FBI Director James Comey’s actions that led to his ouster Tuesday had been known publicly for months. So, many wonder why the Trump administration decided to sack him now instead of waiting for the completion of the DOJ inspector general Michael Horowitz’s review.
The inspector general office confirmed the review “is ongoing,” and it should take a year to complete.
Justice Department Rushed Comey’s Ouster
The announcement that the review is far from over is also puzzling as Deputy Attorney General Rod Rosenstein and Attorney General Jeff Sessions recommended Comey to be fired long before the department’s investigators reached a final conclusion on his actions.
Many people in Washington speculate Comey lost his job because of his role in the Russia-Trump investigation. At the time of the termination, he was directly in charge of the investigation and had no intent of closing it prematurely. Matt Olsen who served in the Justice Department under Obama said the firing had no justification.
Sen. Mark Warner described president Trump’s decision to sack Comey as “shocking”. Warner is a member of the Senate intelligence panel that is leading an independent investigation into the Russia story. He said that it is “deeply troubling” for a Commander in Chief to sack the chief of the nation’s top law enforcement agency in the midst of an active counterintelligence investigation into the president’s campaign crew’s contacts with a foreign government.
The inspector general is analyzing a series of issues to see if Comey has done something that requires his immediate dismissal. Horowitz is now looking into Comey’s July statement in which he did not recommend a prosecution of former Secretary of State Hillary Clinton and his October letter to Congress announcing lawmakers that he relaunched the probe.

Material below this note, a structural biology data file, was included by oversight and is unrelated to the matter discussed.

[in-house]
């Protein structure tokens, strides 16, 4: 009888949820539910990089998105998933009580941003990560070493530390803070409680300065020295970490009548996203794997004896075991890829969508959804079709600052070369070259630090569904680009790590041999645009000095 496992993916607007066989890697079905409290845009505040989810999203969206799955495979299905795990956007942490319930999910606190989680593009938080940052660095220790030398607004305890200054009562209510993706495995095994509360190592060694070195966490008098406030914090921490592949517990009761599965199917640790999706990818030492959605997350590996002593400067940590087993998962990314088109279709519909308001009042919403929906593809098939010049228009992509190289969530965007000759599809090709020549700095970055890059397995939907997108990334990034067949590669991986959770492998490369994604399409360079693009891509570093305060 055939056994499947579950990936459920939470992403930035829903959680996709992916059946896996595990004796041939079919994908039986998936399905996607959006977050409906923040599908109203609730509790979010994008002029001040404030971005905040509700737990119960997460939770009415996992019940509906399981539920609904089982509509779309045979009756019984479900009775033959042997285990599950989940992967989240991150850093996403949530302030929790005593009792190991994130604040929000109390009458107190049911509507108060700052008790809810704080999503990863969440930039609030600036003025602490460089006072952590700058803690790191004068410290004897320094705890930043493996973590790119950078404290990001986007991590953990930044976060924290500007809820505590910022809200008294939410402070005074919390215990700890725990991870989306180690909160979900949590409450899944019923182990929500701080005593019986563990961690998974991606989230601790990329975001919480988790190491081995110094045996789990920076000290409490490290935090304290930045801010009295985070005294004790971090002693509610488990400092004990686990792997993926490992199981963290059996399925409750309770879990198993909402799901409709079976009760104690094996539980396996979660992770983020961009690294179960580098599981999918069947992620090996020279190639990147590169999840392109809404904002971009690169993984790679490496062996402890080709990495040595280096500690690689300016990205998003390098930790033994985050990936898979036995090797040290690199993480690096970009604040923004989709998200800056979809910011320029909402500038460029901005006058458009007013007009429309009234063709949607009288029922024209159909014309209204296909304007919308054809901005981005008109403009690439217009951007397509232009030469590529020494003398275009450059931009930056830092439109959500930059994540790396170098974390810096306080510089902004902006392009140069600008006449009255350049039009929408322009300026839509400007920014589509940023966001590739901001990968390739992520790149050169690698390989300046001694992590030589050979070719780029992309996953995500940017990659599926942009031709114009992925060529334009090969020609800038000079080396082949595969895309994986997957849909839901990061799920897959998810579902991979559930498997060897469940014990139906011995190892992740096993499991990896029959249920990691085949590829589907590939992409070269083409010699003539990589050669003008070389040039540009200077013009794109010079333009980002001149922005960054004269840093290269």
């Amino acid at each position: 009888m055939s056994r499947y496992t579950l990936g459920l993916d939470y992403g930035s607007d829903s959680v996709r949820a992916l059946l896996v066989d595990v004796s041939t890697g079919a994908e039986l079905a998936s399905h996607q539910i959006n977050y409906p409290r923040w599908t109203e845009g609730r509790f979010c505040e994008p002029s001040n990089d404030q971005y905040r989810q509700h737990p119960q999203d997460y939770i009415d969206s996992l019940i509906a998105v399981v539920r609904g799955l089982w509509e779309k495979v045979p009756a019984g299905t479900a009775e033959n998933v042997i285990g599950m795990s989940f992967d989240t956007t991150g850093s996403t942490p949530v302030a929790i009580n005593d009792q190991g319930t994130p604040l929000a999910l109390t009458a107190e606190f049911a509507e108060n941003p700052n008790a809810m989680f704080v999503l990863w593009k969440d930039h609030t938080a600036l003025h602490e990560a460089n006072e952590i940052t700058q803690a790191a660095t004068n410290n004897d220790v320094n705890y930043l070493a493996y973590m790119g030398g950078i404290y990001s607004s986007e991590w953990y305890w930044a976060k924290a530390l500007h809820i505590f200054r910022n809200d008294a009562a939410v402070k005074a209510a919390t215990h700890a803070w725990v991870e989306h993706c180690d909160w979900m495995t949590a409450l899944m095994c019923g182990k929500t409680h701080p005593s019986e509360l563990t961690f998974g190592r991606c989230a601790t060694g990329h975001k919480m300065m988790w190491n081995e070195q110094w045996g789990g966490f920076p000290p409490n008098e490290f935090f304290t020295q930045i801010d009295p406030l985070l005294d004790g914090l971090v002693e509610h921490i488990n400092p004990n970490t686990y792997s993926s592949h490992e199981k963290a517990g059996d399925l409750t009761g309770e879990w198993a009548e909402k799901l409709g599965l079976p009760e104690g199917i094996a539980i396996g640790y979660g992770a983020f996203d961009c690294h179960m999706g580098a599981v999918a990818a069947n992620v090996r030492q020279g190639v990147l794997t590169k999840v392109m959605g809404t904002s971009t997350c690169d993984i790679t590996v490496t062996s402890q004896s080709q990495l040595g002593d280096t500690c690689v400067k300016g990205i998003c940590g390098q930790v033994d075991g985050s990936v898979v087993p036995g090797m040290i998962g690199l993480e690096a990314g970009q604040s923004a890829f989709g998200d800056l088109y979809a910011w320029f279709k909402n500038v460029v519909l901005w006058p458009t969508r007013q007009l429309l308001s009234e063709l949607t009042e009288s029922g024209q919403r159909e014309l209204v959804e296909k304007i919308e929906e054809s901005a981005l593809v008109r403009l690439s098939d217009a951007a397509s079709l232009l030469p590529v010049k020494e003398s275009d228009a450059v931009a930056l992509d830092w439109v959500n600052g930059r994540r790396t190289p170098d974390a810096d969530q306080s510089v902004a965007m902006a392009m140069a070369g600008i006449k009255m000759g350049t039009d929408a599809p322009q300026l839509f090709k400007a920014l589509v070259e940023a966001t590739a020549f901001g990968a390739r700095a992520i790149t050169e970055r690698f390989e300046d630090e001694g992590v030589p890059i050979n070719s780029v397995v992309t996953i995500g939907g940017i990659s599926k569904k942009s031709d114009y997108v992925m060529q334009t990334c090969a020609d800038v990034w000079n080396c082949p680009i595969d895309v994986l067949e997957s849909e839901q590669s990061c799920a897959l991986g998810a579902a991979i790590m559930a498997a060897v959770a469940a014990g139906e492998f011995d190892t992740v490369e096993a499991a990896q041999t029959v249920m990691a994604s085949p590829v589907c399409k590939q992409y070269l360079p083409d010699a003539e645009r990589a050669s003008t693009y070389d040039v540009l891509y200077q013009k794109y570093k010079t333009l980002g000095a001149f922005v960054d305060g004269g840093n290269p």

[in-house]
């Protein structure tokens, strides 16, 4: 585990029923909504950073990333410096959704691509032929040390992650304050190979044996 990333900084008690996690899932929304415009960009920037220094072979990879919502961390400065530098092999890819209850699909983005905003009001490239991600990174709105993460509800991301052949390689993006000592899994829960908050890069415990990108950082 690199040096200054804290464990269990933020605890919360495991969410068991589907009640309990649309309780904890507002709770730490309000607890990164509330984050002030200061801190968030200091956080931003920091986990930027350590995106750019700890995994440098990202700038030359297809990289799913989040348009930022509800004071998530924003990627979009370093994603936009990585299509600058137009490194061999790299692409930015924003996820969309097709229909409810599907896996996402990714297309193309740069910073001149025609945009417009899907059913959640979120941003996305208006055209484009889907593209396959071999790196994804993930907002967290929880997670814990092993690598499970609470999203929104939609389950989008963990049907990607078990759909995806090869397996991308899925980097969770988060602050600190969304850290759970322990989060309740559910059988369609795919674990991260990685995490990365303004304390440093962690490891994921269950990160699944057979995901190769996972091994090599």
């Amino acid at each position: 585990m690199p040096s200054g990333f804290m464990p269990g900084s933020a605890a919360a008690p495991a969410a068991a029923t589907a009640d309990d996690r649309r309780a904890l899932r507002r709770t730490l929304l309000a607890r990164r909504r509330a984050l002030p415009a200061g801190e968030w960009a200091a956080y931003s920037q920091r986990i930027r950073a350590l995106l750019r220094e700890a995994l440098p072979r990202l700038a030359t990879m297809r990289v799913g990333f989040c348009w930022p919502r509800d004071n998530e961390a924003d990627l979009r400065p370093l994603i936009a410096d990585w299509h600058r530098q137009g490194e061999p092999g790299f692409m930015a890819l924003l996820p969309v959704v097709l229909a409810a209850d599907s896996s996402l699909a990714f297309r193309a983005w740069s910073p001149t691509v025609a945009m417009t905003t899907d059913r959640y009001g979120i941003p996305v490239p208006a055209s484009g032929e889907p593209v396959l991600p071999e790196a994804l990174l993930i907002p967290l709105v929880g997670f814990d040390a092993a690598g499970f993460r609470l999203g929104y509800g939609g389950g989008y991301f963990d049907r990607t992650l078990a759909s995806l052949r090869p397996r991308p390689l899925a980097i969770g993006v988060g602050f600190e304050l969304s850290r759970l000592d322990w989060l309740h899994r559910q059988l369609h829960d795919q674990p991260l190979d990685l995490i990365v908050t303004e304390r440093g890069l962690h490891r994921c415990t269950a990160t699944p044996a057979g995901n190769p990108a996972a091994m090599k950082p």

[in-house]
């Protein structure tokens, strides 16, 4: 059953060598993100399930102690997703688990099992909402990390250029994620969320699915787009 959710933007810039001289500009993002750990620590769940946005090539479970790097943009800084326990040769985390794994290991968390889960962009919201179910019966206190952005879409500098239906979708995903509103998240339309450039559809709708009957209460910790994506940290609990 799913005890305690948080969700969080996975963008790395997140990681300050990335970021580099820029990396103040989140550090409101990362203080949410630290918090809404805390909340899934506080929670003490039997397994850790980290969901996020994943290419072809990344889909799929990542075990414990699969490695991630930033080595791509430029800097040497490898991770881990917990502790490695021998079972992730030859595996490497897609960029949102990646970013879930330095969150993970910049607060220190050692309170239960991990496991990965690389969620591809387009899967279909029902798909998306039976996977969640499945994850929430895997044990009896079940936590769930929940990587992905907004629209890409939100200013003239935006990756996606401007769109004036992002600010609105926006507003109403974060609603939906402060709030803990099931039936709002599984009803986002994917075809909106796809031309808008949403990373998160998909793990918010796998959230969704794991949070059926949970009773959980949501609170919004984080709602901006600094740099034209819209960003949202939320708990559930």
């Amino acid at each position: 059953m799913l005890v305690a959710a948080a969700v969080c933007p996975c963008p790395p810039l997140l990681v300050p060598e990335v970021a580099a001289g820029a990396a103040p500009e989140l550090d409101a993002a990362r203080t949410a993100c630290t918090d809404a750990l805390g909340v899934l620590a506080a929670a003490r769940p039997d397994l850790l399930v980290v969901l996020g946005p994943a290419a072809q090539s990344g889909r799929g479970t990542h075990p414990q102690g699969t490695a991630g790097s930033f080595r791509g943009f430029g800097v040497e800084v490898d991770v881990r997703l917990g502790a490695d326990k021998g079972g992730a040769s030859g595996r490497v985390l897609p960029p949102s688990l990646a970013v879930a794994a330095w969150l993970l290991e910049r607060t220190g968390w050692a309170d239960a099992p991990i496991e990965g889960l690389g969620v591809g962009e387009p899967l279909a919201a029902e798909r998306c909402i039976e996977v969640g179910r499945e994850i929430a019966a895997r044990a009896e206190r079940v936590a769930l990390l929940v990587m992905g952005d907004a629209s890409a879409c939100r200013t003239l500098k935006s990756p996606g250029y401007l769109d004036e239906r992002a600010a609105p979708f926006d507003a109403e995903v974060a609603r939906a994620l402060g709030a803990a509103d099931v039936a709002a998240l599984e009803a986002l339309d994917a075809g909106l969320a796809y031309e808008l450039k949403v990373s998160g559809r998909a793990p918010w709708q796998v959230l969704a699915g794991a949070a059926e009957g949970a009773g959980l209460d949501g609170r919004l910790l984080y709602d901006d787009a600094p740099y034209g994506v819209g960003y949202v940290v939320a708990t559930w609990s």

Comey Reportedly Disgraced the Bureau
These two facts directly led to Comey’s termination, as the Deputy AG wrote in a memo Tuesday. Rosenstein accused the FBI chief of infringing the department’s principles when he handled the conclusion of the Clinton email probe.
The FBI is unlikely to regain public and congressional trust until it has a director who understands the gravity of the mistakes and pledges never to repeat them,
Rosenstein’s memo reads.
Last week, Comey attempted to defend himself in the Senate. At the time, he explained that when he found Clinton’s emails on the laptop of aide Huma Abedin’s estranged husband Anthony Weiner he had two options: to “conceal” the findings or to inform Congress committees of any new revelations.
On Tuesday, Rosenstein described “conceal” as a term that does not reflect the reality. The deputy AG explained that when the feds silently start a criminal investigation they are not concealing anything. They are only following a policy that bars the disclosure of nonpublic information before an investigation is completed.
Comey said last week Horowitz had interviewed him and he expected other similar interviews to follow. People briefed on the matter disclosed other key persons in the controversy had not been interviewed.
So, Comey’s ouster leaves more questions than answers. Senator Richard Burr who is also a member of the Senate intelligence panel conducting the Russia investigation said he was “troubled by the timing and reasoning” of Trump’s decision.
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